Below is a speech given by Helen Keller on behalf of AFB in 1925 at the nation's capital.
I am deeply gratified that the cause of the blind of America for which I am working is to be heard here in the chief city of the land. I am indeed grateful to President and Mrs. Coolidge for assisting me so kindly in my work. Truly we are blessed when God raises up for us helpers in high places! Their authority is loving-kindness, their decrees are acts of healing to the unfortunate and the discouraged. I like to think that in Washington I shall find a city of helpers for the sightless. Was it not here that the effort to rehabilitate our blinded soldiers started? Was it not here that appropriations were made to emboss books for the blind? Was not the National Library for the Blind established here? With such a bright record, it seems to me most fitting that Washington should assist in a very special way the American Foundation for the Blind—an organization whose object is to make useful, self-respecting men and women out of the dependent, unhappy blind of this country.
The Foundation is only four years old; but in that short time it has demonstrated its unique value. It grew out of the imperative needs of the blind, and was called in to being by the blind themselves. It is national and international in scope and significance. It seems to me to represent the best and most enlightened thought on our problems that has been reached so far. If the Foundation is only finances and equipped properly, its power for good will be incalculable. It will give new life to large numbers of people who lose their sight when it is too late for them to go to school. It will hold out a helping hand to them in the darkest hour of their tragedy. Through its ministrations they will be enabled to learn to read with their fingers to work in the dark and enjoy some of the satisfaction of life. It will make life more worth living for all the blind by increasing their economic value and giving them more of the joy of normal activity. Remember, living always in the shadow of disaster as they do, they cannot throw off sad thoughts as the seeing can. They cannot find forgetfulness in watching the scenes about them. It is doubly necessary to find occupations suited to their capabilities, and that is what the Foundation seeks to do. I tell you, it will be a centre from which rays of good will and encouragement will shine in to thousands of despairing hearts.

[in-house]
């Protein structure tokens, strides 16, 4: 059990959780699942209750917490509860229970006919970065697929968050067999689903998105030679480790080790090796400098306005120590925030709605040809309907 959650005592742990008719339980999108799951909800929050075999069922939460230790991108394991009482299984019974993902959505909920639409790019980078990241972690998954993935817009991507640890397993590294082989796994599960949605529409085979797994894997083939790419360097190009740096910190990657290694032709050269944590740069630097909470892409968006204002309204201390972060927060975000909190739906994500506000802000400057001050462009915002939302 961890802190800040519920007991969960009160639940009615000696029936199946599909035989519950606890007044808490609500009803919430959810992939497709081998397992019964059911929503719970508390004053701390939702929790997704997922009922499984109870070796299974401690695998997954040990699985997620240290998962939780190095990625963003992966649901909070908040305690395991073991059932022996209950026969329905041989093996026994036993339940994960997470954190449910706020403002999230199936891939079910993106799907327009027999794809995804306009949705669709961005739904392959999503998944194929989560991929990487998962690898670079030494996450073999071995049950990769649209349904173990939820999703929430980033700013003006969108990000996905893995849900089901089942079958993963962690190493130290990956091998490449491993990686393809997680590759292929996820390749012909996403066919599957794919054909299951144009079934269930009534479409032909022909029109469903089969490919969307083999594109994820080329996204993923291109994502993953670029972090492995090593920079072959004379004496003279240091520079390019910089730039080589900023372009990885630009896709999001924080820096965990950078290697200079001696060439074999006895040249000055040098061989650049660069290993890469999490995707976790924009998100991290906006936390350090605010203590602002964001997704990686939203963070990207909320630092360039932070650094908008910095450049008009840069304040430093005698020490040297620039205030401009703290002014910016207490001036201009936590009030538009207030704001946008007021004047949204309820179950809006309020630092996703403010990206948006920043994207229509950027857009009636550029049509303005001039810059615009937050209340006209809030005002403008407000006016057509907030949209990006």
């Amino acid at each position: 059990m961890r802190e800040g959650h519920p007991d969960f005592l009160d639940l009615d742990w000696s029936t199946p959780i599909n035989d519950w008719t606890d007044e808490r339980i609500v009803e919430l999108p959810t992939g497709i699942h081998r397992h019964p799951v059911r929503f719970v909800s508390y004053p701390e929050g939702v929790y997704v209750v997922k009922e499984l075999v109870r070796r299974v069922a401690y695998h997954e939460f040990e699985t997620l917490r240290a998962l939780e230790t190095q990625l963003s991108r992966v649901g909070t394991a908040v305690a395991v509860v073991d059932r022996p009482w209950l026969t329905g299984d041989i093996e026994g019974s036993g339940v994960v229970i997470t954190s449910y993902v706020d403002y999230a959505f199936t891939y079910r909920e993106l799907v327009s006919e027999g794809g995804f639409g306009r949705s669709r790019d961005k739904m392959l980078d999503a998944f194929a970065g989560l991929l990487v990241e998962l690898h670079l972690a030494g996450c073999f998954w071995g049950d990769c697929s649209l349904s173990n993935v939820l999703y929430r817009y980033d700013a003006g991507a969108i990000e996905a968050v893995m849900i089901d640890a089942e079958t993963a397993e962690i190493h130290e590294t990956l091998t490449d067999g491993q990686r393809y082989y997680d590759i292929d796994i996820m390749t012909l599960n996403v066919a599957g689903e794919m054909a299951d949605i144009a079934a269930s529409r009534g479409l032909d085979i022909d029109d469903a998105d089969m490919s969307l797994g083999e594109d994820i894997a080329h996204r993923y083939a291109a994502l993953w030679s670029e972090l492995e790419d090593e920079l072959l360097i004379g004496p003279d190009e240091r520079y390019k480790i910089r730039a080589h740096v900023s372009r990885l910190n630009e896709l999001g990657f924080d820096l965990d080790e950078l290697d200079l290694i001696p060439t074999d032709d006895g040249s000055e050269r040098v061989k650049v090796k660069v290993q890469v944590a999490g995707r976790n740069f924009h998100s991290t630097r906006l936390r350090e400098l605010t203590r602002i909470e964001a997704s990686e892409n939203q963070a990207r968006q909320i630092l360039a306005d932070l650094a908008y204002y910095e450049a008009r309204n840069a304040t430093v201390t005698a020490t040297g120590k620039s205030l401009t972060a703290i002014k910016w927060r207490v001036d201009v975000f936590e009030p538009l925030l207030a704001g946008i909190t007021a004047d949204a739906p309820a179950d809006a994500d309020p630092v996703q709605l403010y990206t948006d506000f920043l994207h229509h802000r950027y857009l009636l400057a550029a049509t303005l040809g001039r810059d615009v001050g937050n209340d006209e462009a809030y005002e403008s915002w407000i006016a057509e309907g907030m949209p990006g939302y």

Oh, my friends, this is the vision of better days for the sightless which I have cherished for many years. I stand before you, myself deaf and blind; in halting words I please with you not to let such a splendid and truly American philanthropy fail for want of funds. I was once without hope or joy. I was alone, imprisoned in a dark silent world because no one could communicate with me. Then my teacher came to me, and with a word dropped from her fingers, a ray of light from her soul, I found myself, for the world and found God! It is because she cared about me and helped me to overcome my limitations that my own life has been bright in spite of deafness and blindness. But I cannot rest while I think of the speechless prayers, the lonely, obscure lives of the blind who are not helped as I have been! It is the caring that matters. The gift without the giver is bare. If you care—if we can make the American people care—thousands of unfortunate human beings will look up with new hope, square their shoulder to the burden and play a man's part in the world. Your faith in them will be a staff in their hands, and your kindness a torch in their darkness. This is your responsibility towards the handicapped, and I am sure you cannot help meeting it generously.
I appeal to the people of Washington—to you who are strong and kind, you who have eyes and ears, you who have power and nation-wide authority, to sponsor and foster the work of the American Foundation for the Blind.